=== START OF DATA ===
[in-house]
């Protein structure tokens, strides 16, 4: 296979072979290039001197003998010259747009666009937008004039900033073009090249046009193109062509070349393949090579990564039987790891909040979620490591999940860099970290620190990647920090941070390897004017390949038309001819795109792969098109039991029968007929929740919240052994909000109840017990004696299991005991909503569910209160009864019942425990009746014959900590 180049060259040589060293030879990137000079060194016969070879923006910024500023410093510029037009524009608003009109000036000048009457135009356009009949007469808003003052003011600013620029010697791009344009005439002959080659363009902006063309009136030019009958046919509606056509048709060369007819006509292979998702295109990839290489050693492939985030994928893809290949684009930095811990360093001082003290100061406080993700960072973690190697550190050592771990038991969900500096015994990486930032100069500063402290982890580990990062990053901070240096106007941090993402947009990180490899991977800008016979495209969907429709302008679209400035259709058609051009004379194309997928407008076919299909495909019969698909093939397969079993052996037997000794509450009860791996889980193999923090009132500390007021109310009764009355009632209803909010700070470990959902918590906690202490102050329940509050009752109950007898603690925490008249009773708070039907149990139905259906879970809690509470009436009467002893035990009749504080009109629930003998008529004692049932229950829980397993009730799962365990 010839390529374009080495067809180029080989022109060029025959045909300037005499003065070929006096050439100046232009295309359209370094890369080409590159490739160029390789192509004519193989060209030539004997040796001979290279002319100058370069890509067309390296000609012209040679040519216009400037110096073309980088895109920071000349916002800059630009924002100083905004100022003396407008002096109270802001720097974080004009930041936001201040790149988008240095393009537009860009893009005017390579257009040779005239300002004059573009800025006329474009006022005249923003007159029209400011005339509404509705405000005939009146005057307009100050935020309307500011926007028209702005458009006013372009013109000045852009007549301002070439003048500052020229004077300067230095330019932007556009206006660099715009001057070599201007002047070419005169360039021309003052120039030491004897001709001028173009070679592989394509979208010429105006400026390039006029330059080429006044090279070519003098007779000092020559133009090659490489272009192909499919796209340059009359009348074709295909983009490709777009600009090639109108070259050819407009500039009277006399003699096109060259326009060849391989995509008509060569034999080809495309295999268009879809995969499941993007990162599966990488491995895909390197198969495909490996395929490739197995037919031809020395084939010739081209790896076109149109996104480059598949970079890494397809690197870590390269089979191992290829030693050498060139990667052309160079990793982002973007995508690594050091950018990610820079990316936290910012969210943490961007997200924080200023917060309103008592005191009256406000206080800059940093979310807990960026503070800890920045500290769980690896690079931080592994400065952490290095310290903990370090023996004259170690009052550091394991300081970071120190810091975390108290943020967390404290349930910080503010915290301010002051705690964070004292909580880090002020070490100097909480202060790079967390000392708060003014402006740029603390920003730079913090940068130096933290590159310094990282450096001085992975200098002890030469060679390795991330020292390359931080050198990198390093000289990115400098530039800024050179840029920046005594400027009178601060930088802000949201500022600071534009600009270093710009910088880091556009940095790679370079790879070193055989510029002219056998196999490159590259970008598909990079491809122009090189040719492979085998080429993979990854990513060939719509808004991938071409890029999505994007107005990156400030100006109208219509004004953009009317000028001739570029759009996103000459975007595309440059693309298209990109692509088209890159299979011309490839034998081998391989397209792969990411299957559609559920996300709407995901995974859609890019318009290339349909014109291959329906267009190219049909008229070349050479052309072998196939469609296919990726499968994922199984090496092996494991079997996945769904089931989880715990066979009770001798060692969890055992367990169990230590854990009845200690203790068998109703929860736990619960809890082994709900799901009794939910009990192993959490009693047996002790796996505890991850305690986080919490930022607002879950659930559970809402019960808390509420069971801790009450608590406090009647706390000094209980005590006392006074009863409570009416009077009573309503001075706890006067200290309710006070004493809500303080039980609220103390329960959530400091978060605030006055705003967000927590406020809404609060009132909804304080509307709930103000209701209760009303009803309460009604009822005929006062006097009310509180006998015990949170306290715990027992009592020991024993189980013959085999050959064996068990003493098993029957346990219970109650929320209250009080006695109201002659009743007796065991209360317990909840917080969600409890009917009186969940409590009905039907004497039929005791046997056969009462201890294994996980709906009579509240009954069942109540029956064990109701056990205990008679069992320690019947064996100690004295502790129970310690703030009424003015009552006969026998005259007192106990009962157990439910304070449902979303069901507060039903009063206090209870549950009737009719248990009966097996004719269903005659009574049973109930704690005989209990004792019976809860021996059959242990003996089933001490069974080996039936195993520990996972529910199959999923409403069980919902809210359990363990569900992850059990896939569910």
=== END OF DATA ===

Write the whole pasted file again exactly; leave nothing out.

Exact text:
[in-house]
């Protein structure tokens, strides 16, 4: 296979072979290039001197003998010259747009666009937008004039900033073009090249046009193109062509070349393949090579990564039987790891909040979620490591999940860099970290620190990647920090941070390897004017390949038309001819795109792969098109039991029968007929929740919240052994909000109840017990004696299991005991909503569910209160009864019942425990009746014959900590 180049060259040589060293030879990137000079060194016969070879923006910024500023410093510029037009524009608003009109000036000048009457135009356009009949007469808003003052003011600013620029010697791009344009005439002959080659363009902006063309009136030019009958046919509606056509048709060369007819006509292979998702295109990839290489050693492939985030994928893809290949684009930095811990360093001082003290100061406080993700960072973690190697550190050592771990038991969900500096015994990486930032100069500063402290982890580990990062990053901070240096106007941090993402947009990180490899991977800008016979495209969907429709302008679209400035259709058609051009004379194309997928407008076919299909495909019969698909093939397969079993052996037997000794509450009860791996889980193999923090009132500390007021109310009764009355009632209803909010700070470990959902918590906690202490102050329940509050009752109950007898603690925490008249009773708070039907149990139905259906879970809690509470009436009467002893035990009749504080009109629930003998008529004692049932229950829980397993009730799962365990 010839390529374009080495067809180029080989022109060029025959045909300037005499003065070929006096050439100046232009295309359209370094890369080409590159490739160029390789192509004519193989060209030539004997040796001979290279002319100058370069890509067309390296000609012209040679040519216009400037110096073309980088895109920071000349916002800059630009924002100083905004100022003396407008002096109270802001720097974080004009930041936001201040790149988008240095393009537009860009893009005017390579257009040779005239300002004059573009800025006329474009006022005249923003007159029209400011005339509404509705405000005939009146005057307009100050935020309307500011926007028209702005458009006013372009013109000045852009007549301002070439003048500052020229004077300067230095330019932007556009206006660099715009001057070599201007002047070419005169360039021309003052120039030491004897001709001028173009070679592989394509979208010429105006400026390039006029330059080429006044090279070519003098007779000092020559133009090659490489272009192909499919796209340059009359009348074709295909983009490709777009600009090639109108070259050819407009500039009277006399003699096109060259326009060849391989995509008509060569034999080809495309295999268009879809995969499941993007990162599966990488491995895909390197198969495909490996395929490739197995037919031809020395084939010739081209790896076109149109996104480059598949970079890494397809690197870590390269089979191992290829030693050498060139990667052309160079990793982002973007995508690594050091950018990610820079990316936290910012969210943490961007997200924080200023917060309103008592005191009256406000206080800059940093979310807990960026503070800890920045500290769980690896690079931080592994400065952490290095310290903990370090023996004259170690009052550091394991300081970071120190810091975390108290943020967390404290349930910080503010915290301010002051705690964070004292909580880090002020070490100097909480202060790079967390000392708060003014402006740029603390920003730079913090940068130096933290590159310094990282450096001085992975200098002890030469060679390795991330020292390359931080050198990198390093000289990115400098530039800024050179840029920046005594400027009178601060930088802000949201500022600071534009600009270093710009910088880091556009940095790679370079790879070193055989510029002219056998196999490159590259970008598909990079491809122009090189040719492979085998080429993979990854990513060939719509808004991938071409890029999505994007107005990156400030100006109208219509004004953009009317000028001739570029759009996103000459975007595309440059693309298209990109692509088209890159299979011309490839034998081998391989397209792969990411299957559609559920996300709407995901995974859609890019318009290339349909014109291959329906267009190219049909008229070349050479052309072998196939469609296919990726499968994922199984090496092996494991079997996945769904089931989880715990066979009770001798060692969890055992367990169990230590854990009845200690203790068998109703929860736990619960809890082994709900799901009794939910009990192993959490009693047996002790796996505890991850305690986080919490930022607002879950659930559970809402019960808390509420069971801790009450608590406090009647706390000094209980005590006392006074009863409570009416009077009573309503001075706890006067200290309710006070004493809500303080039980609220103390329960959530400091978060605030006055705003967000927590406020809404609060009132909804304080509307709930103000209701209760009303009803309460009604009822005929006062006097009310509180006998015990949170306290715990027992009592020991024993189980013959085999050959064996068990003493098993029957346990219970109650929320209250009080006695109201002659009743007796065991209360317990909840917080969600409890009917009186969940409590009905039907004497039929005791046997056969009462201890294994996980709906009579509240009954069942109540029956064990109701056990205990008679069992320690019947064996100690004295502790129970310690703030009424003015009552006969026998005259007192106990009962157990439910304070449902979303069901507060039903009063206090209870549950009737009719248990009966097996004719269903005659009574049973109930704690005989209990004792019976809860021996059959242990003996089933001490069974080996039936195993520990996972529910199959999923409403069980919902809210359990363990569900992850059990896939569910």